Mubarak Digs In After Building Hopes of Departure

Celebration was in the air today in Tahrir Square as rumors led Egyptians believe that Hosni Mubarak would announce his resignation in a late evening speech. He gave the speech, but the message was a muddled one, offering little more than assurances that the president will step down after elections in the fall.

Mubarak declared that he will transfer some powers to Vice President Omar Suleiman and establish councils to help facilitate the transition that will happen after a new leader is elected.

It wasn't what the hundreds of thousands who'd gathered in the streets of Cairo wanted to hear. The crowd was stunned, and angered, by Mubarak's failure to flee.

"Day after day we will continue the transfer of power until September," Mubarak added. "We have to continue our national dialog that we have started... so that we can take Egypt to the next step and to regain confidence in our economy."

President Obama tried to appear in sync with the flow of events, making remarks that seemed to indicate the the White House believed that Mubarak was going to announce his departure - an impression created in earlier remarks by the head of the CIA, who told congress that Mubarak might be leaving on Thursday.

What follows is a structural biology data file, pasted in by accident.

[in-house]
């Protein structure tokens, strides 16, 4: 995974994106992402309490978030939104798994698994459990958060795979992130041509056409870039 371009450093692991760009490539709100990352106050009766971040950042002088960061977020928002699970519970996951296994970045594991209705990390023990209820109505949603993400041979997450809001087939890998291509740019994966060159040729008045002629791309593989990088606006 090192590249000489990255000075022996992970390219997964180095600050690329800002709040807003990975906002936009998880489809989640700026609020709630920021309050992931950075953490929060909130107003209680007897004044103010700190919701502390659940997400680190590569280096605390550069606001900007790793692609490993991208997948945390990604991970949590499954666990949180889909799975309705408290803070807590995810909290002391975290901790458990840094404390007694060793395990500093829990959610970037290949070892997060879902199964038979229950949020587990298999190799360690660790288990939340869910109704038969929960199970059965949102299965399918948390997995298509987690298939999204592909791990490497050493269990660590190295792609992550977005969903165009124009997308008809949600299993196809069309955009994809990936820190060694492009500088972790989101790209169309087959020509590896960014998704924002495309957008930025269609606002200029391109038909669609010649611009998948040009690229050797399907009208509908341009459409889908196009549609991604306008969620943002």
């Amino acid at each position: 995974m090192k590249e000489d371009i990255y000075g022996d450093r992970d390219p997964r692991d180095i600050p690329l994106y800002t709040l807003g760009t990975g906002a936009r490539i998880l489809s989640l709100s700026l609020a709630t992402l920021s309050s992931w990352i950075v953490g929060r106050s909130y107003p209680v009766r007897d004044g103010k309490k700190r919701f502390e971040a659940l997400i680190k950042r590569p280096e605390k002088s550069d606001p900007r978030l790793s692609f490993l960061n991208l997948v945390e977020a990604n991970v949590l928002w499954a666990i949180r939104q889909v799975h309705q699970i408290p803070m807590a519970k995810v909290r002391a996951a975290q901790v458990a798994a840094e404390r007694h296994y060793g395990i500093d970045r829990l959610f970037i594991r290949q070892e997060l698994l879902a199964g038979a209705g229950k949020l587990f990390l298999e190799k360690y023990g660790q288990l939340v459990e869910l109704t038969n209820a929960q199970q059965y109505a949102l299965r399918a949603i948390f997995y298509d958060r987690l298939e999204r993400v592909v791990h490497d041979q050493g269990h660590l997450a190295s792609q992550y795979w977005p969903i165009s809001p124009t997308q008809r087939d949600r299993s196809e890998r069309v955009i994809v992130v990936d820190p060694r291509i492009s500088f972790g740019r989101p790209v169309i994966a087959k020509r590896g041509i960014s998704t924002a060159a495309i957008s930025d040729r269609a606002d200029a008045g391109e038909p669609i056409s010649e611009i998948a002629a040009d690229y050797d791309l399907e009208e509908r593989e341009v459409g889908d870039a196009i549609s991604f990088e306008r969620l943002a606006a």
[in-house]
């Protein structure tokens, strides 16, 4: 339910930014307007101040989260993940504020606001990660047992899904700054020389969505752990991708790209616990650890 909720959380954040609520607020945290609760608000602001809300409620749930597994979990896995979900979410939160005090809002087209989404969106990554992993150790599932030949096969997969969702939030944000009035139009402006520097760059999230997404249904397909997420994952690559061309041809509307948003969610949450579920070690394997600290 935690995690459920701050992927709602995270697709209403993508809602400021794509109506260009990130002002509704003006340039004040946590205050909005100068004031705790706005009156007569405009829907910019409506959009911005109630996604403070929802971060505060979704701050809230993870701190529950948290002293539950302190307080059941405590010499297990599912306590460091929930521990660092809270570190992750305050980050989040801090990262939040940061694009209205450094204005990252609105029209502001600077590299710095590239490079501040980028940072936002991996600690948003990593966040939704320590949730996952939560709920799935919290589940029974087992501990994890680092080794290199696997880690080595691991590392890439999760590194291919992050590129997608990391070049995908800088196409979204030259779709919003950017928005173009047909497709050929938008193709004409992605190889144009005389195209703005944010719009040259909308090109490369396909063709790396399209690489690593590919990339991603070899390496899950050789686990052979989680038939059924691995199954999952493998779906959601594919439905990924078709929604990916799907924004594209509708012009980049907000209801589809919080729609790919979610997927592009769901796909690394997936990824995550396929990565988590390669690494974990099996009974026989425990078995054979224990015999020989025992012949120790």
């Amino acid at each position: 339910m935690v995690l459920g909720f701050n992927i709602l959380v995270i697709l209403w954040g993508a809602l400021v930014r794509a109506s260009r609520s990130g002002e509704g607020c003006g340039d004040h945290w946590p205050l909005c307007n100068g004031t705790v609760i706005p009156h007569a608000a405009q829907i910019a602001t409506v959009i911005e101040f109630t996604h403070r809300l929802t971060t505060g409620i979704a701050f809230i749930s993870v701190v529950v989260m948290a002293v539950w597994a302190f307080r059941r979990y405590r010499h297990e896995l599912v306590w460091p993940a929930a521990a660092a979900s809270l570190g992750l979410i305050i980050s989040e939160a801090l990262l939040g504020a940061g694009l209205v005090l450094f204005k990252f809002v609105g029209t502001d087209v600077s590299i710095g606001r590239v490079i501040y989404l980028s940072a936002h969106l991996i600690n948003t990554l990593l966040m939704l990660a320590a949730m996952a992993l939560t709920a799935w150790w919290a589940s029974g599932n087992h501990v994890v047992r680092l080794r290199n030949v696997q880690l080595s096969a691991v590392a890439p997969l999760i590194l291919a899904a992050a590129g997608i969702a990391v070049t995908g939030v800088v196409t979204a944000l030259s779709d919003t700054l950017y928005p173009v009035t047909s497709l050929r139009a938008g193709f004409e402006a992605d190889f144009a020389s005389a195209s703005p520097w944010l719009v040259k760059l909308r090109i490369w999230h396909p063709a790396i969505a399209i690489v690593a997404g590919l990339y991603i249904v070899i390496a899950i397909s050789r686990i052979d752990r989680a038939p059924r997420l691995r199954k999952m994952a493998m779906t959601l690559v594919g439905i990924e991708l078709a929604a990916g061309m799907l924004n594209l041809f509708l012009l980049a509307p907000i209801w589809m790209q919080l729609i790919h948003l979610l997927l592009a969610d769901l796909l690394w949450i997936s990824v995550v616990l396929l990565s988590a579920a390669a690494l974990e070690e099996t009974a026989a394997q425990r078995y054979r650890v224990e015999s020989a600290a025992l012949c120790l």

Obama said the government is "following today's events in Egypt very closely, and we'll have more to say as this plays out," adding, “What is absolutely clear is we are witnessing history unfold. It's a moment of transformation taking place because the people of Egypt are calling for change."

It's hard to imagine that Thursday's events will do anything other than enrage the throngs on the streets. Will the military continue to respect the people?

Earlier Thursday, Egypt's foreign minister warned that the army could seize control of the country if protesters do not halt the anti-government demonstrations that have been underway for 17 days, a prospect that he called "very grave."

Demonstrators had called for a "million man" protest Friday.

The mixed messages of the day leave the distinct impression that there is turmoil in the halls of government just as there is on the streets. Egypt, along with other countries in the middle east, is now highly combustible. Will the military bring matches?